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MANISHA PADMAKUMAR 11408025

INTRODUCTION
Cystic fibrosis is a genetic disorder that mainly affects the digestive systems and lungs. The exocrine glands like those secreting sweat, mucus, digestive fluids, etc are mainly affected. Abnormally thick mucus and salty sweat is produced which are the main cause of other symptoms in cystic fibrosis. It might cause early death due to multiple organ failure. It is most common in caucasian populations.

HISTORY
It was misdiagnosed as whooping cough,pneumonia,bronchitis,etc. But awareness traced back to 1700s. Discovered and studied 1930 onwards. The term cystic fibrosis was coined by Dr. Dorothy Andersen who published an article, "Cystic Fibrosis of the Pancreas and Its Relation to Celiac Disease: a Clinical and Pathological Study," in 1938 and hypothesized that CF was a recessive disease . 1952 Paul di Sant Agnese discovered abnormalities in sweat-thus sweat test. 1988 the first mutation for CF, F508 was discovered by Francis Collins, Lap-Chee Tsui and John R. Riordan.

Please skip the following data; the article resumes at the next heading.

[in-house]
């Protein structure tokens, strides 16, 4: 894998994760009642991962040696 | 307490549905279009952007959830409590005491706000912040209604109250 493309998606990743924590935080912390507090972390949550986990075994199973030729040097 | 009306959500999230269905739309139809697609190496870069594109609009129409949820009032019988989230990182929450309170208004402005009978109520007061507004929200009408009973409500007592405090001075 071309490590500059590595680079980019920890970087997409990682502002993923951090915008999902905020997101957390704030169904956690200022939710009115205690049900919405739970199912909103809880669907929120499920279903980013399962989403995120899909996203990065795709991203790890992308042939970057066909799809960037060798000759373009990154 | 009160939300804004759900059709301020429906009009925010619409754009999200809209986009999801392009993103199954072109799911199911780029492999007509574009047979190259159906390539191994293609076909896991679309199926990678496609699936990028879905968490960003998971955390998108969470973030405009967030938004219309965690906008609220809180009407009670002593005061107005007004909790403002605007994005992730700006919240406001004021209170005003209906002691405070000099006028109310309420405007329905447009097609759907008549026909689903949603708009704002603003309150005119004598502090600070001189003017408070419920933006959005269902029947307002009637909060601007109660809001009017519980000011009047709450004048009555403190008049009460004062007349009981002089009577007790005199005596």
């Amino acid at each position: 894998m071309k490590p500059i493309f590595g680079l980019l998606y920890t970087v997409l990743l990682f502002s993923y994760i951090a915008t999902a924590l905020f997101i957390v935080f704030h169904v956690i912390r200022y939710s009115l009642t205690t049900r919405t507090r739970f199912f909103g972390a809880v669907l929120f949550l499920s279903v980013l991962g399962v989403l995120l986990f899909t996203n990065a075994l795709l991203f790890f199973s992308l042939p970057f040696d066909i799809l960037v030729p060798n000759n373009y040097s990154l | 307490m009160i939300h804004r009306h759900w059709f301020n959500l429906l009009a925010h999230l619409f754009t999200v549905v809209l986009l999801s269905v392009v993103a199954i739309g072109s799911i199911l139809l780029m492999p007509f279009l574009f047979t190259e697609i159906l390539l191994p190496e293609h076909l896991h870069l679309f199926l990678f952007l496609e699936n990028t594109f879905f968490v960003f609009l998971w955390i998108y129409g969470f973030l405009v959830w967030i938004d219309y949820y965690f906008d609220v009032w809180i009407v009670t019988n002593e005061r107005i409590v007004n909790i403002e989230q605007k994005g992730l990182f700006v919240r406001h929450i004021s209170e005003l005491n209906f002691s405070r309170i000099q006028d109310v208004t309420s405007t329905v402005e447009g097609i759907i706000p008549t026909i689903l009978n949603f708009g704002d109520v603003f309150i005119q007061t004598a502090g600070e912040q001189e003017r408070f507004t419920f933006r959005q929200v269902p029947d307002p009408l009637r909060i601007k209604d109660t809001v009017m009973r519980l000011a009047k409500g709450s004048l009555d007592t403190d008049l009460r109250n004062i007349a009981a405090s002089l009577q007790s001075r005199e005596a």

PREVALENCE
In the world In the United States, approximately 30,000 individuals, 3000 Canadians, and 20,000 Europeans have CF. Occurs mostly in whites of caucasian decent. Less common in African Americans, Native Americans, and Asian Americans. 2500 babies are born with CF each year in the United States 1 in every 20 Americans is an unaffected carrier of an abnormal CF gene.

In India No statistics are found as it might be misdiagnosed. But according to the statistics of indians settled in US and UK, the incidence should be possibly 100,000 patients in India.

CELEBRITIES WITH CYSTIC FIBROSIS